A New Conservative Translation

One of the most important advances in Biblical studies was the release of The English Standard Version by Crossway Bibles in 2001. Edited by J. I. Packer, this translation has been gaining a sizable following among Conservative scholars over the past several months.
Two doctrinal considerations commend the English Standard Version, the translators? commitment to the complete truthfulness and their assurance of the ultimate unity of Scripture. Both convictions spring from a belief that the Bible ultimately has one Author, and that He neither lies nor makes mistakes.
The translators of the English Standard Version were all committed to inerrancy, believing Holy Spirit guided the writers of scripture so that what they wrote was fully and completely the word of God.
The doctrine of inerrancy greatly influences our approach to Bible study. While paraphrases and Bible storybooks have their place, for study and worship Christians should use a version that helps the reader understand, in his or her own language, the words God inspired. An important feature of the English Standard Version is that it allows readers to trust the words it uses to be the Word of God. Any translation is only as reliable as its faithfulness to the original words that God inspired. Many modern editions, such as the New International Version, use an approach of ?dynamic equivalence,? paraphrasing ?thought for thought? rather than translating ?word for word.? Such renderings may be useful as commentaries, but they fail to do justice to our faith that God inspired not just the general thoughts but also the specific words.
The weakness of the New International is apparent as it obscures the actual words used in the inspired text. Paul, for example, opened and closed the book of Romans using the phrase ?obedience of faith? (Rom. 1:5; 16:26). In the first passage the New International reads: ?the obedience that comes from faith,? and in the second: ?so that that all nations might believe and obey him.? These renderings are useful commentary, perhaps, but not accurately Paul’s words. The reader of the New International would never guess that the apostle used exactly the same words in both texts and could not appreciate the way Paul develops this theme throughout the book of Romans.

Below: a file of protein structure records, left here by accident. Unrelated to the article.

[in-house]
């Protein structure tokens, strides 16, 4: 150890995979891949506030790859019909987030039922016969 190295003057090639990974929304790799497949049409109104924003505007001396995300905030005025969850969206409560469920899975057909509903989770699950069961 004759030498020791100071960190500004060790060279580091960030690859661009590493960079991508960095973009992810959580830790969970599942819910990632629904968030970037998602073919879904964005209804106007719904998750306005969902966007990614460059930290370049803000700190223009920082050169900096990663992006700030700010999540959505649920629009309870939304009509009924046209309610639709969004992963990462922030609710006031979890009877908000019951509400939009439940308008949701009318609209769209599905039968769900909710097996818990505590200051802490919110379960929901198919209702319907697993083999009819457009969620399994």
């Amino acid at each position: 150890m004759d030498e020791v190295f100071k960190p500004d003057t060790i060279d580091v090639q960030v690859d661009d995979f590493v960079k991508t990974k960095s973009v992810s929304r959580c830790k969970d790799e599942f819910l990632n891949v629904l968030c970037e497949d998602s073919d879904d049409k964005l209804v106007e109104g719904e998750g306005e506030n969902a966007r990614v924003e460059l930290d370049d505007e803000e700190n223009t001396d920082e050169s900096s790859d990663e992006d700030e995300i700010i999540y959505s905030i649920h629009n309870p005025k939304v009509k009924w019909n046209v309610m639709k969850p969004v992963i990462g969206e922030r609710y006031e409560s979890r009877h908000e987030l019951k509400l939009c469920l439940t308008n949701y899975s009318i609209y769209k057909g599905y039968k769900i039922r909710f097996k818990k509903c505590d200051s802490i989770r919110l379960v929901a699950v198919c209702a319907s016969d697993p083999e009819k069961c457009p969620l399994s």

The English Standard, in contrast, permits us to more closely approach the actual words God inspired, using ?obedience of faith? consistently both in Romans 1:5 and 16:26. This approach proceeds from a conviction that the words of the Bible are the very words of God. The words themselves being from God?not just the outline or concepts?each word deserves to be translated with accuracy and precision.
Emphasizing the words God inspired enables a reader to consider the text effectively for studying a text begins with understanding the words. There is no other way to begin.
The English Standard further emphasizes the unity of the Bible, embodying the old principle that ?Scripture shines in its own light.? Much modern scholarship has abandoned this truth.
The Revised Standard Version, for example, renders Isaiah 7:14, ?Therefore the Lord himself will give you a sign. Behold, a young woman shall conceive and bear a son, and shall call his name Immanuel.? The Hebrew word here could be translated either as ?virgin? or ?young women.? The English Standard, however, translates the word as ?virgin,? because Matthew 1:23 quotes the passage and uses a Greek word that clearly means ?virgin.? One passage of Scripture, in this way, informs the translation of another.
Beyond these doctrinal considerations, most readers of the English Standard will appreciate its dignified beauty. Unlike many of the trendy modern versions, the English Standard does not attempt to use artificially ?inclusive? language, but maintains generic masculines reflected both in the original language of Scripture and in traditional English usage.
The English Standard Version has quickly gained acceptance among Conservative scholars and should be a valuable tool for serious Bible study for years to come.

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Greg Tidwell

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